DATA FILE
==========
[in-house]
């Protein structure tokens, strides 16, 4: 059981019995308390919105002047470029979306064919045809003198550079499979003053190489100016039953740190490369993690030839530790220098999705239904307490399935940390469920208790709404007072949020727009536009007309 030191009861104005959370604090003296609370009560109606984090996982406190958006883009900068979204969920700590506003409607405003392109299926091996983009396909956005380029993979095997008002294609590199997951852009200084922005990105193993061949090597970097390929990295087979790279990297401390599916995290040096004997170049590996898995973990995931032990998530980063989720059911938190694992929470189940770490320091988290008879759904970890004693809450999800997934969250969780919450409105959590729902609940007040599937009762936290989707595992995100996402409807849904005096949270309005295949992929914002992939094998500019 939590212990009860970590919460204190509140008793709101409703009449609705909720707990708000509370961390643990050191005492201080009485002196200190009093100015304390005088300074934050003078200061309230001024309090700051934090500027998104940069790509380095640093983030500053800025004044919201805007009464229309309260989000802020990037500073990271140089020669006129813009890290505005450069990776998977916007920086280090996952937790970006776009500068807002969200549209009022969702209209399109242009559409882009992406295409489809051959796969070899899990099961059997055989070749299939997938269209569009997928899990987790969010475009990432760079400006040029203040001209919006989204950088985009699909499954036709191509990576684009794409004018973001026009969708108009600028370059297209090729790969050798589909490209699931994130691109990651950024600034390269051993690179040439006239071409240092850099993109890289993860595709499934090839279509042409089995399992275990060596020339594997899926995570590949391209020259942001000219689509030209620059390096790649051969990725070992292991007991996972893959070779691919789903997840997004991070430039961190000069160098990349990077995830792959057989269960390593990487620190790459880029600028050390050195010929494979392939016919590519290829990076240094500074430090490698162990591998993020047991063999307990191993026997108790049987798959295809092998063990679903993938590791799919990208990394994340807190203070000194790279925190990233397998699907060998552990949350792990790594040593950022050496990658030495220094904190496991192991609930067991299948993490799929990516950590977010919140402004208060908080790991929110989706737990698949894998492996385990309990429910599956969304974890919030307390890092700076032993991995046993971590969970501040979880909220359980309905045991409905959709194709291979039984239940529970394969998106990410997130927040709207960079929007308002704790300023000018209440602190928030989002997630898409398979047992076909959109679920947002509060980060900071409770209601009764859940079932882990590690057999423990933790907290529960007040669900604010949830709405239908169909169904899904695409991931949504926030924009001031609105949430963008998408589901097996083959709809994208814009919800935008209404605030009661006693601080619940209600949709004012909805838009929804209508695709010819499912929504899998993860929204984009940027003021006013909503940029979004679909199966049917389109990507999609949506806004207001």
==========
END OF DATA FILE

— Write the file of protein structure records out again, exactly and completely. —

[in-house]
């Protein structure tokens, strides 16, 4: 059981019995308390919105002047470029979306064919045809003198550079499979003053190489100016039953740190490369993690030839530790220098999705239904307490399935940390469920208790709404007072949020727009536009007309 030191009861104005959370604090003296609370009560109606984090996982406190958006883009900068979204969920700590506003409607405003392109299926091996983009396909956005380029993979095997008002294609590199997951852009200084922005990105193993061949090597970097390929990295087979790279990297401390599916995290040096004997170049590996898995973990995931032990998530980063989720059911938190694992929470189940770490320091988290008879759904970890004693809450999800997934969250969780919450409105959590729902609940007040599937009762936290989707595992995100996402409807849904005096949270309005295949992929914002992939094998500019 939590212990009860970590919460204190509140008793709101409703009449609705909720707990708000509370961390643990050191005492201080009485002196200190009093100015304390005088300074934050003078200061309230001024309090700051934090500027998104940069790509380095640093983030500053800025004044919201805007009464229309309260989000802020990037500073990271140089020669006129813009890290505005450069990776998977916007920086280090996952937790970006776009500068807002969200549209009022969702209209399109242009559409882009992406295409489809051959796969070899899990099961059997055989070749299939997938269209569009997928899990987790969010475009990432760079400006040029203040001209919006989204950088985009699909499954036709191509990576684009794409004018973001026009969708108009600028370059297209090729790969050798589909490209699931994130691109990651950024600034390269051993690179040439006239071409240092850099993109890289993860595709499934090839279509042409089995399992275990060596020339594997899926995570590949391209020259942001000219689509030209620059390096790649051969990725070992292991007991996972893959070779691919789903997840997004991070430039961190000069160098990349990077995830792959057989269960390593990487620190790459880029600028050390050195010929494979392939016919590519290829990076240094500074430090490698162990591998993020047991063999307990191993026997108790049987798959295809092998063990679903993938590791799919990208990394994340807190203070000194790279925190990233397998699907060998552990949350792990790594040593950022050496990658030495220094904190496991192991609930067991299948993490799929990516950590977010919140402004208060908080790991929110989706737990698949894998492996385990309990429910599956969304974890919030307390890092700076032993991995046993971590969970501040979880909220359980309905045991409905959709194709291979039984239940529970394969998106990410997130927040709207960079929007308002704790300023000018209440602190928030989002997630898409398979047992076909959109679920947002509060980060900071409770209601009764859940079932882990590690057999423990933790907290529960007040669900604010949830709405239908169909169904899904695409991931949504926030924009001031609105949430963008998408589901097996083959709809994208814009919800935008209404605030009661006693601080619940209600949709004012909805838009929804209508695709010819499912929504899998993860929204984009940027003021006013909503940029979004679909199966049917389109990507999609949506806004207001």